Simon Property misses Wall Street expectations as profit sinks

Simon Headquarters

Despite aggressive cost-cutting, Indianapolis-based mall operator Simon Property Group saw its financial performance slump during the second quarter because of mandatory COVID-19 shutdowns across the United States.

The results fell short of Wall Street expectations.

The real estate investment trust late Monday afternoon said it had funds from operations, or FFO, of $746.5 million, or $2.12 per share, during the second quarter. That compares to $1.1 billion, or $2.99 per share, during the same period a year earlier.

The performance missed expectations of analysts surveyed by Zacks Investment Research, who had predicted FFO of $2.31 per share.

FFO is a closely watched measure in the REIT industry. It takes net income and adds back items such as depreciation and amortization.

The company said FFO was negatively impacted by about $1.13 per share by the pandemic. This impact was partially offset by cost-reduction initiatives that had a positive impact of about 36 cents per share.

The company reported profit of $254.2 million, or 83 cents per share, as compared with $495.3 million, or $1.60 per share, in the same quarter a year earlier.

Simon brought in revenue of $1.06 billion in the period, down 24% from the same quarter of 2019. Analysts surveyed by Zacks expected revenue of $1.21 billion.

At the end of March, following the March 18 temporary closure of all of its U.S. malls, Simon CEO David Simon agreed to work for no salary. Several other executives had their base pay cut by 25% to 30%. The company also cut corporate staff by more than 100 and furloughed about 30% of its 4,500-employee workforce. The executive compensation cuts remain in effect, Simon said.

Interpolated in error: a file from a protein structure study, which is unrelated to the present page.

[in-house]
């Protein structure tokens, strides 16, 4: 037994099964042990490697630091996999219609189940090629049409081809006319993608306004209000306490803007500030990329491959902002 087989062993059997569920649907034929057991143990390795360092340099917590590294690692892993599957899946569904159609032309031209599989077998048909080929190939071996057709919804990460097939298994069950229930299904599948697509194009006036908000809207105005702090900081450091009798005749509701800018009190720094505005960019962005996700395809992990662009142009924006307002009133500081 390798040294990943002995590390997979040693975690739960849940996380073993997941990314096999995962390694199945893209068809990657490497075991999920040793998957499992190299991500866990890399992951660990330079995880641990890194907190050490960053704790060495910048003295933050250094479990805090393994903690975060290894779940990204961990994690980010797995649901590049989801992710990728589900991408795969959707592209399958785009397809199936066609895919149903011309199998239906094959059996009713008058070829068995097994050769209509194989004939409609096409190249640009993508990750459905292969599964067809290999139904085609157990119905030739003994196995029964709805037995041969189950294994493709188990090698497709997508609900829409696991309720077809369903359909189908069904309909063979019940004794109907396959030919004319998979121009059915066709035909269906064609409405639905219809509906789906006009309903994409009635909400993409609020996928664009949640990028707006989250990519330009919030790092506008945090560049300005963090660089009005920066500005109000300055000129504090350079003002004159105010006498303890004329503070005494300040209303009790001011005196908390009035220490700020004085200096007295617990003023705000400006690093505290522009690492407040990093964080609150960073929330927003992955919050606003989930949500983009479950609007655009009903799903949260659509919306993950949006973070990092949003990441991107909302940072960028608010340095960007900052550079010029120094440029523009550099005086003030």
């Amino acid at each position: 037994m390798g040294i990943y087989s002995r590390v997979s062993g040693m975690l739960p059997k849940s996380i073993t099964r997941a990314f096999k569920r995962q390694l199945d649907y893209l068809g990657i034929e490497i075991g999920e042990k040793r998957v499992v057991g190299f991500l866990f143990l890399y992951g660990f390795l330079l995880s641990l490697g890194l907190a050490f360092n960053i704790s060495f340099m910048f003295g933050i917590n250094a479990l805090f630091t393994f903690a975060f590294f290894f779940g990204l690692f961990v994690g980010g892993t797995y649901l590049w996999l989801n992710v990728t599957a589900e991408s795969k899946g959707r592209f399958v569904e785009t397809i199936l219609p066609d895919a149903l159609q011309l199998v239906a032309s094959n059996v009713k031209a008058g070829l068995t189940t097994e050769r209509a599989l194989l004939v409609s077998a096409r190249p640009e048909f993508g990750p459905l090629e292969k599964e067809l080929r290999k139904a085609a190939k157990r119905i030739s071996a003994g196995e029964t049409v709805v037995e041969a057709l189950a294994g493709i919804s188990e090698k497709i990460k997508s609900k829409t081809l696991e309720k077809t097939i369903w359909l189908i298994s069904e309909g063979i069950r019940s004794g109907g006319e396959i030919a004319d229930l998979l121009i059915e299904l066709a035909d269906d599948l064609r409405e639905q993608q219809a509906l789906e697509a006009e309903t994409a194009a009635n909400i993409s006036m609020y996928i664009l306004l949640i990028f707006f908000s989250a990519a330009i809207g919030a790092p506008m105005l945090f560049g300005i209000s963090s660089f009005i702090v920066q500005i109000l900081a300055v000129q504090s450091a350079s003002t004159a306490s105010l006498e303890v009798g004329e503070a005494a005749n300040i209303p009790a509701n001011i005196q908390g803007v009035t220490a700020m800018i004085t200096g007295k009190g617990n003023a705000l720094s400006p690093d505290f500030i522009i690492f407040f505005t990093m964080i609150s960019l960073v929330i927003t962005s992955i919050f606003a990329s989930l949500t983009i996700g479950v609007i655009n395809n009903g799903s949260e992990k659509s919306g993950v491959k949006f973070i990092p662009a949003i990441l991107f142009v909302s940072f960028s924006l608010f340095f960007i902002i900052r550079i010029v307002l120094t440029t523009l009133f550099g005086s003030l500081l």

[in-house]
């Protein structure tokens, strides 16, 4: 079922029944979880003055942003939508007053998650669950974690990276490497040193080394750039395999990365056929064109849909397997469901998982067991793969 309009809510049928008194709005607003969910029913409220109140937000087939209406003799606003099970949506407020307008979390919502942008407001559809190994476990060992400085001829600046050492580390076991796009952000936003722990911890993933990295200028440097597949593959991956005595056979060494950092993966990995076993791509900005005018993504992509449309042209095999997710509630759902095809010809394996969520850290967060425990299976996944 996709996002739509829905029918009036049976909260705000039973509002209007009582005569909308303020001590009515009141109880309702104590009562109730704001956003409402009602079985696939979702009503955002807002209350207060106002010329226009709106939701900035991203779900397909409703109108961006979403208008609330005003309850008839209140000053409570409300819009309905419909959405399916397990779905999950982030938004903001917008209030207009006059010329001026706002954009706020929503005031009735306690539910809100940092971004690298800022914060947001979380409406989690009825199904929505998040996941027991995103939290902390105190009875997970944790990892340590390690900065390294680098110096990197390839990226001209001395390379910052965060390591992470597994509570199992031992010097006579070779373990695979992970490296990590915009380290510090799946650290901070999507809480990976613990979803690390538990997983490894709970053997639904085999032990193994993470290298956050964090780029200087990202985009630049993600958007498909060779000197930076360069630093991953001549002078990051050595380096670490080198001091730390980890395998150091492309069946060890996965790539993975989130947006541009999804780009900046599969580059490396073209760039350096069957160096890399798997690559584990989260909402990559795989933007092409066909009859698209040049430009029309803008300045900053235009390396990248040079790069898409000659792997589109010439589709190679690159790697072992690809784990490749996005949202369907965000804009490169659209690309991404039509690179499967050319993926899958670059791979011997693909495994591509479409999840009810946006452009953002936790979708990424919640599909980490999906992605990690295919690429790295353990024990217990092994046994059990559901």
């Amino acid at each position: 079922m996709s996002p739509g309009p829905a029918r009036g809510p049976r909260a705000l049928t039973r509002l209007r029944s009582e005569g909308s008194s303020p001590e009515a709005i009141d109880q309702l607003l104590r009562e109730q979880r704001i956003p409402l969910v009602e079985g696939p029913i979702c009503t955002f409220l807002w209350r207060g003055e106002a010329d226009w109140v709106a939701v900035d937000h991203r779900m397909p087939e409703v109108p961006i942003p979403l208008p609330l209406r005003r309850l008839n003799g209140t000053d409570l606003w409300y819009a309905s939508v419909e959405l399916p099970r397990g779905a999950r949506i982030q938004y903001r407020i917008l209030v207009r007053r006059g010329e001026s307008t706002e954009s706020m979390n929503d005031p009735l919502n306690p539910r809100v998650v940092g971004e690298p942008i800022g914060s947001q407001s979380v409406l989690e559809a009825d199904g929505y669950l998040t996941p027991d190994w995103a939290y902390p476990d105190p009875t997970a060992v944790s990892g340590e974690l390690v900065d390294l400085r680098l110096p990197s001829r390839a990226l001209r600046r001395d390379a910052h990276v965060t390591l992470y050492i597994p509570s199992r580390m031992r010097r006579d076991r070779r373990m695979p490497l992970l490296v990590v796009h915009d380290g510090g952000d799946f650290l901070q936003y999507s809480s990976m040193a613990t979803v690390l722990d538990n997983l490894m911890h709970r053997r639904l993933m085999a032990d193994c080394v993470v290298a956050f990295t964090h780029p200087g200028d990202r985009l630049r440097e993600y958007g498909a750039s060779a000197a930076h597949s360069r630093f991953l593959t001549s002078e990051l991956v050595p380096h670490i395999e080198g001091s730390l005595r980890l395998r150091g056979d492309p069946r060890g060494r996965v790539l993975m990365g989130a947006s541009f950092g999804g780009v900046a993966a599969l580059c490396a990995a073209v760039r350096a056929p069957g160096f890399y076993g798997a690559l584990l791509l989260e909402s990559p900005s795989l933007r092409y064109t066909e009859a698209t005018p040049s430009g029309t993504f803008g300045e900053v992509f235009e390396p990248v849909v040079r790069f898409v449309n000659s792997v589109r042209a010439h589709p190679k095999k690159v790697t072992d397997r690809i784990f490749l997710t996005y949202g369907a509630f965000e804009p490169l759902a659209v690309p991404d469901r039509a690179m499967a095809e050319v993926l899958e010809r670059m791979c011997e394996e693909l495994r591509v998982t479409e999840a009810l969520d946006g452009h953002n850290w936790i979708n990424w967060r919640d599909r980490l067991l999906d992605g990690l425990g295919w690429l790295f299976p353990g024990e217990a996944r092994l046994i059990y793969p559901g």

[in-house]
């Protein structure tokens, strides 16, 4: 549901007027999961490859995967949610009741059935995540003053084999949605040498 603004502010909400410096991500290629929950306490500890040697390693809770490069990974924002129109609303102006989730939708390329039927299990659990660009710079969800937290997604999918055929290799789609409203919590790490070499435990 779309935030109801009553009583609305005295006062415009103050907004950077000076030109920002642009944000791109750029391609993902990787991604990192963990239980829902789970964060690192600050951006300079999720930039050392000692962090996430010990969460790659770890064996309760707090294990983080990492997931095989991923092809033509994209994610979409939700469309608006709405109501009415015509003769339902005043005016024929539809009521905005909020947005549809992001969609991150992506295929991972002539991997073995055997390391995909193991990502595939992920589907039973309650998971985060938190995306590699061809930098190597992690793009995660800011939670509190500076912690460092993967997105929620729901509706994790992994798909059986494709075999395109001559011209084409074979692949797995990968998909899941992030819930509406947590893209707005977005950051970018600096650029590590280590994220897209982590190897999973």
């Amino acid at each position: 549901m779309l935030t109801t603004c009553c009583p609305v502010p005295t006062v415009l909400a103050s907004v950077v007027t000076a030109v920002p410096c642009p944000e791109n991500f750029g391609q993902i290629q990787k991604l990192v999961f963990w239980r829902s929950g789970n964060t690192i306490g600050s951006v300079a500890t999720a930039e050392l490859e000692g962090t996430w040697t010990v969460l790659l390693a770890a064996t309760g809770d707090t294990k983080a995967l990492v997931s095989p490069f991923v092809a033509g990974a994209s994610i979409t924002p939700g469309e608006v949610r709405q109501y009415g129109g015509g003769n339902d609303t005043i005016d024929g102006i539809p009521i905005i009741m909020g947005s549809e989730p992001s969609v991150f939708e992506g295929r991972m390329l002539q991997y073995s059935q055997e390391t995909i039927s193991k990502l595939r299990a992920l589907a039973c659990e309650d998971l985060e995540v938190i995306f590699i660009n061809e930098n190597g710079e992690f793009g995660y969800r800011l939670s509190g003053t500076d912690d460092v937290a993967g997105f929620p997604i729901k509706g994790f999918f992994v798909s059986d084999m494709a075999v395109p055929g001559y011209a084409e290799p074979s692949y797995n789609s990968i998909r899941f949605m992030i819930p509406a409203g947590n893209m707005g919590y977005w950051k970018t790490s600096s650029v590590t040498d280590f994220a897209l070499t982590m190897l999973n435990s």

The cost-cutting measures saved the company about $105 million, but the company also took a $215 million hit from rent abatements and write-offs, David Simon said during a call with analysts Monday afternoon.

Simon said the company has collected about 51% of rent for April and May, about 69% for June and about 73% for July. He also said the company is continuing to negotiate with tenants who owe back rent. “We expect to reach a deal on the vast majority of them.”

The company had reopened all its U.S. properties as of July 1, but seven retail properties in California closed again on July 15 per government orders and remain closed.

Among properties that reopened in May, Simon said, tenants reported that their sales were down 50% in May. By June, sales had rebounded to 80% of their year-ago levels.

“We’ve been generally encouraged by the shopper response to our reopenings,” Simon said during the earnings call.

Occupancy as of June 30 was 92.9%, down from 94% at the end of March.

Bloomberg News and Dow Jones reported on Sunday that Simon was in talks with Inc. to turn some of Simon’s emptied-out mall anchor stores into Amazon fulfillment centers. However, when an analyst asked David Simon about this during Monday’s call, he declined to comment.

“I’m really not in any position to respond to market rumors or speculation,” he said.

Simon shares closed Monday at $65.47 each, up 5%, dropping to $64.95 in after-hours trading after the company released its financial report.

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